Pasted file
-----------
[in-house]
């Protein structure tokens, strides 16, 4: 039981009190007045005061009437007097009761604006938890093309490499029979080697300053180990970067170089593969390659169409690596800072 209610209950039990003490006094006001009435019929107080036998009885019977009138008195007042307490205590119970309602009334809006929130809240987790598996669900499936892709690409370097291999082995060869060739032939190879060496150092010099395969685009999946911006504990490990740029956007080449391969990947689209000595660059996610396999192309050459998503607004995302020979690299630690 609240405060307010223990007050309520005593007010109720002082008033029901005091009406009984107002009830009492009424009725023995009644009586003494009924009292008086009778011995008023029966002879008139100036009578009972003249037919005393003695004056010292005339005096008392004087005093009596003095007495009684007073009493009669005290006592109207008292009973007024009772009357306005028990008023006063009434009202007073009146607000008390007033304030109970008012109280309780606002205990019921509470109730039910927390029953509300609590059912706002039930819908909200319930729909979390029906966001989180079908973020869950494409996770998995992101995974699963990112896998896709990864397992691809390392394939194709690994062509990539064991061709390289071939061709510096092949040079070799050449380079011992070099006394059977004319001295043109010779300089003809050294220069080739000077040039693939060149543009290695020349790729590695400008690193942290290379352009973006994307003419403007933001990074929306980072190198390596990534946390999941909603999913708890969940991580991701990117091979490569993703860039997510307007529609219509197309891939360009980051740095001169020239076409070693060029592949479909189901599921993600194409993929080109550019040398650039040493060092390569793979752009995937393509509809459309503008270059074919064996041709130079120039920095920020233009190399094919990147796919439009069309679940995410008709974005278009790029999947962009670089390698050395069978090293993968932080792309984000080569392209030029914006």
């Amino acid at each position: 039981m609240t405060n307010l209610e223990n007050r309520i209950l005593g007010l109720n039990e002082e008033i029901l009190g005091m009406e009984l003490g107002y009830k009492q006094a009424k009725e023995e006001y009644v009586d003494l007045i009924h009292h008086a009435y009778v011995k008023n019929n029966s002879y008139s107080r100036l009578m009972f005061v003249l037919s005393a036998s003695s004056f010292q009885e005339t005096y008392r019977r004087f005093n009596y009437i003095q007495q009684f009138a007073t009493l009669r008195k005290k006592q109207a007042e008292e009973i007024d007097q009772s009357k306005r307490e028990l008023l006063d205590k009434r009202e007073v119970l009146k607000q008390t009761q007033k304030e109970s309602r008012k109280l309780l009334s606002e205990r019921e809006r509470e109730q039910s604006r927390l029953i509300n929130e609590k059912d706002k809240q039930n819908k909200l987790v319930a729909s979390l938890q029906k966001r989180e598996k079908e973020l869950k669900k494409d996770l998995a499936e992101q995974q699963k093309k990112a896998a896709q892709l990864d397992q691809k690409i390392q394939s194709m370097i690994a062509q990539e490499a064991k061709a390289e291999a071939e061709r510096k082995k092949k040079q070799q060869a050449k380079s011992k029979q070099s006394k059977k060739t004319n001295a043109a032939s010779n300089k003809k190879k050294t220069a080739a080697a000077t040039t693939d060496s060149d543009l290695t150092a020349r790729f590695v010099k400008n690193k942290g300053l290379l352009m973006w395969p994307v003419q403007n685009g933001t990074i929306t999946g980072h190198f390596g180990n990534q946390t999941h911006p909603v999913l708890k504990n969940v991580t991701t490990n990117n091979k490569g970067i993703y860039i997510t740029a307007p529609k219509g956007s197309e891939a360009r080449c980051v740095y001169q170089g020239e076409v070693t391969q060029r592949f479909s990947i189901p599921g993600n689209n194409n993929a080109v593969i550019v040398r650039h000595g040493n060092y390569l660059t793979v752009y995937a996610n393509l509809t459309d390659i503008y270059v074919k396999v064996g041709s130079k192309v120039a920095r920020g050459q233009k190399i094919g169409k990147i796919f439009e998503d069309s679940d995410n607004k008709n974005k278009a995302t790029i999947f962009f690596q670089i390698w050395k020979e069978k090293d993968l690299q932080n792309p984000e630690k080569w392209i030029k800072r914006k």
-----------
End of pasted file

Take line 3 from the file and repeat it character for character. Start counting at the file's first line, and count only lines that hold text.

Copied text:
């Amino acid at each position: 039981m609240t405060n307010l209610e223990n007050r309520i209950l005593g007010l109720n039990e002082e008033i029901l009190g005091m009406e009984l003490g107002y009830k009492q006094a009424k009725e023995e006001y009644v009586d003494l007045i009924h009292h008086a009435y009778v011995k008023n019929n029966s002879y008139s107080r100036l009578m009972f005061v003249l037919s005393a036998s003695s004056f010292q009885e005339t005096y008392r019977r004087f005093n009596y009437i003095q007495q009684f009138a007073t009493l009669r008195k005290k006592q109207a007042e008292e009973i007024d007097q009772s009357k306005r307490e028990l008023l006063d205590k009434r009202e007073v119970l009146k607000q008390t009761q007033k304030e109970s309602r008012k109280l309780l009334s606002e205990r019921e809006r509470e109730q039910s604006r927390l029953i509300n929130e609590k059912d706002k809240q039930n819908k909200l987790v319930a729909s979390l938890q029906k966001r989180e598996k079908e973020l869950k669900k494409d996770l998995a499936e992101q995974q699963k093309k990112a896998a896709q892709l990864d397992q691809k690409i390392q394939s194709m370097i690994a062509q990539e490499a064991k061709a390289e291999a071939e061709r510096k082995k092949k040079q070799q060869a050449k380079s011992k029979q070099s006394k059977k060739t004319n001295a043109a032939s010779n300089k003809k190879k050294t220069a080739a080697a000077t040039t693939d060496s060149d543009l290695t150092a020349r790729f590695v010099k400008n690193k942290g300053l290379l352009m973006w395969p994307v003419q403007n685009g933001t990074i929306t999946g980072h190198f390596g180990n990534q946390t999941h911006p909603v999913l708890k504990n969940v991580t991701t490990n990117n091979k490569g970067i993703y860039i997510t740029a307007p529609k219509g956007s197309e891939a360009r080449c980051v740095y001169q170089g020239e076409v070693t391969q060029r592949f479909s990947i189901p599921g993600n689209n194409n993929a080109v593969i550019v040398r650039h000595g040493n060092y390569l660059t793979v752009y995937a996610n393509l509809t459309d390659i503008y270059v074919k396999v064996g041709s130079k192309v120039a920095r920020g050459q233009k190399i094919g169409k990147i796919f439009e998503d069309s679940d995410n607004k008709n974005k278009a995302t790029i999947f962009f690596q670089i390698w050395k020979e069978k090293d993968l690299q932080n792309p984000e630690k080569w392209i030029k800072r914006k």